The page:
The transcription elongation phase begins with the release of the σ subunit from the polymerase. The dissociation of σ allows the core enzyme to proceed along the DNA template, synthesizing mRNA in the 5' to 3' direction at a rate of approximately 40 nucleotides per second. As elongation proceeds, the DNA is continuously unwound ahead of the core enzyme and rewound behind it (Figure 15.8). The base pairing between DNA and RNA is not stable enough to maintain the stability of the mRNA synthesis components. Instead, the RNA polymerase acts as a stable linker between the DNA template and the nascent RNA strands to ensure that elongation is not interrupted prematurely.
Prokaryotic Termination Signals
Once a gene is transcribed, the prokaryotic polymerase needs to be instructed to dissociate from the DNA template and liberate the newly made mRNA. Depending on the gene being transcribed, there are two kinds of termination signals. One is protein-based and the other is RNA-based. Rho-dependent termination is controlled by the rho protein, which tracks along behind the polymerase on the growing mRNA chain. Near the end of the gene, the polymerase encounters a run of G nucleotides on the DNA template and it stalls. As a result, the rho protein collides with the polymerase. The interaction with rho releases the mRNA from the transcription bubble.
Rho-independent termination is controlled by specific sequences in the DNA template strand. As the polymerase nears the end of the gene being transcribed, it encounters a region rich in C–G nucleotides. The mRNA folds back on itself, and the complementary C–G nucleotides bind together. The result is a stable hairpin that causes the polymerase to stall as soon as it begins to transcribe a region rich in A–T nucleotides. The complementary U–A region of the mRNA transcript forms only a weak interaction with the template DNA. This, coupled with the stalled polymerase, induces enough instability for the core enzyme to break away and liberate the new mRNA transcript.
Upon termination, the process of transcription is complete. By the time termination occurs, the prokaryotic transcript would already have been used to begin synthesis of numerous copies of the encoded protein because these processes can occur concurrently. The unification of transcription, translation, and even mRNA degradation is possible because all of these processes occur in the same 5' to 3' direction, and because there is no membranous compartmentalization in the prokaryotic cell (Figure 15.9). In contrast, the presence of a nucleus in eukaryotic cells precludes simultaneous transcription and translation.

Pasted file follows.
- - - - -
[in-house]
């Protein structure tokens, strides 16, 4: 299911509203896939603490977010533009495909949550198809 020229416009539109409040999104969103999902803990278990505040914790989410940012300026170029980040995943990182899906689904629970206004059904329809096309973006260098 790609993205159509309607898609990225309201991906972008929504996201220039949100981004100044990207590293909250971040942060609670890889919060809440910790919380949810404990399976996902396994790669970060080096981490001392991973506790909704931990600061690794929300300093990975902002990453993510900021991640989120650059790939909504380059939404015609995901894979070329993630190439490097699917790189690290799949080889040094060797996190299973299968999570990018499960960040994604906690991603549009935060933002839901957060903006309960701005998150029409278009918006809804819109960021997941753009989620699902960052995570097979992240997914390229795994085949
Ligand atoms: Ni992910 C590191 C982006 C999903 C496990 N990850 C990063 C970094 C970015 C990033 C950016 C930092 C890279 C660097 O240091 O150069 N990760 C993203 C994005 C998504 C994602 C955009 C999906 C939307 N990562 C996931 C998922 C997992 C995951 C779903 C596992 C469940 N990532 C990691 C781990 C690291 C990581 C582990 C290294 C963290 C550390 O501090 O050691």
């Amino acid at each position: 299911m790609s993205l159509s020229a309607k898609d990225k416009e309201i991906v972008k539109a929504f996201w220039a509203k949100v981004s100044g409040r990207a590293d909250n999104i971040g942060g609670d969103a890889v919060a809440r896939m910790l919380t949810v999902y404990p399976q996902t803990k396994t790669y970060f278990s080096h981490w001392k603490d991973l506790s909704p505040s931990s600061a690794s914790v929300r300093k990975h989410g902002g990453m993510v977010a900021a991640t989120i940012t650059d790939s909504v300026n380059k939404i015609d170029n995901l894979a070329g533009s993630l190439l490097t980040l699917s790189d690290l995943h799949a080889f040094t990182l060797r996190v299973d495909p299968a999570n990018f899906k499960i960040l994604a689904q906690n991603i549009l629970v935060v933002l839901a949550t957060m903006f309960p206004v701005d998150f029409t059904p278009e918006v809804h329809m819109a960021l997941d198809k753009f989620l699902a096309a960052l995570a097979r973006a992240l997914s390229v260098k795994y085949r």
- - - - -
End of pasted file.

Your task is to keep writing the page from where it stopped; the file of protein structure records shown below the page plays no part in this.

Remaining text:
Visit this BioStudio animation to see the process of prokaryotic transcription.
The stop codon is the first step in a series of steps to end translation.
The stop codon is necessary to initiate translation.
The stop codon ends translation which allows the polypeptide strand to be released.
The stop codon ends translation in order to initiate transcription.
Working in small groups, use a model of DNA to demonstrate synthesis transcription of mRNA to other groups in your class. In your demonstration, be sure to distinguish the differences between DNA and RNA, the template and non-template strands of the DNA, the directionality of transcription, and the significance of promoters.
If mRNA is complementary to the DNA template strand, and the DNA template strand is complementary to the DNA non-template strand, are the base sequences of mRNA and the DNA non-template strand ever identical? Justify your answer.
The activity is an application of Learning Objective 3.1 and Science Practice 6.5 because students are using a model to explain the process of transcription and how both DNA and RNA are carriers of heritable information. This activity also is an application of Learning Objective 3.21 and Science Practice 1.4 because they are using the model to describe the role of promoters in the regulation of transcription.
The Think About It question is an application of Learning Objective 3.1 and Science Practice 6.5 because students are using a model to explain the process of transcription as well as how both DNA and RNA are carriers of heritable information.